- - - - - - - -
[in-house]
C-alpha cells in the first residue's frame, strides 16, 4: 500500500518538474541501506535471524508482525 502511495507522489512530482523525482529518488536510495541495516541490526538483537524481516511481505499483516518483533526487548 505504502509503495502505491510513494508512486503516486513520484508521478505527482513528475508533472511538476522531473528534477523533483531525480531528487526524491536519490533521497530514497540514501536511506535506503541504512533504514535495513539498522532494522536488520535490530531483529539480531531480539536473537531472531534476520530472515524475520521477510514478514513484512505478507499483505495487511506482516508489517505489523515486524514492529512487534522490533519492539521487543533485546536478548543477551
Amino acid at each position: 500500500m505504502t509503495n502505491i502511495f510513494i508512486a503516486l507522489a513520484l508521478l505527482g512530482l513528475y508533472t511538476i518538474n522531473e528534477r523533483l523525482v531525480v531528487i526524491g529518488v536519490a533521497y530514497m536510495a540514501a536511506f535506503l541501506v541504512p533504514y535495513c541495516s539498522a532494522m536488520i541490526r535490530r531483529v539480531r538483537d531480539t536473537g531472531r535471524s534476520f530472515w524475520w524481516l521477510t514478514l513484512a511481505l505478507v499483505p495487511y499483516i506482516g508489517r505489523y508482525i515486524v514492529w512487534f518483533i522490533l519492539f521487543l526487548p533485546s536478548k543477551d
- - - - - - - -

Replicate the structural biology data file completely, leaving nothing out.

[in-house]
C-alpha cells in the first residue's frame, strides 16, 4: 500500500518538474541501506535471524508482525 502511495507522489512530482523525482529518488536510495541495516541490526538483537524481516511481505499483516518483533526487548 505504502509503495502505491510513494508512486503516486513520484508521478505527482513528475508533472511538476522531473528534477523533483531525480531528487526524491536519490533521497530514497540514501536511506535506503541504512533504514535495513539498522532494522536488520535490530531483529539480531531480539536473537531472531534476520530472515524475520521477510514478514513484512505478507499483505495487511506482516508489517505489523515486524514492529512487534522490533519492539521487543533485546536478548543477551
Amino acid at each position: 500500500m505504502t509503495n502505491i502511495f510513494i508512486a503516486l507522489a513520484l508521478l505527482g512530482l513528475y508533472t511538476i518538474n522531473e528534477r523533483l523525482v531525480v531528487i526524491g529518488v536519490a533521497y530514497m536510495a540514501a536511506f535506503l541501506v541504512p533504514y535495513c541495516s539498522a532494522m536488520i541490526r535490530r531483529v539480531r538483537d531480539t536473537g531472531r535471524s534476520f530472515w524475520w524481516l521477510t514478514l513484512a511481505l505478507v499483505p495487511y499483516i506482516g508489517r505489523y508482525i515486524v514492529w512487534f518483533i522490533l519492539f521487543l526487548p533485546s536478548k543477551d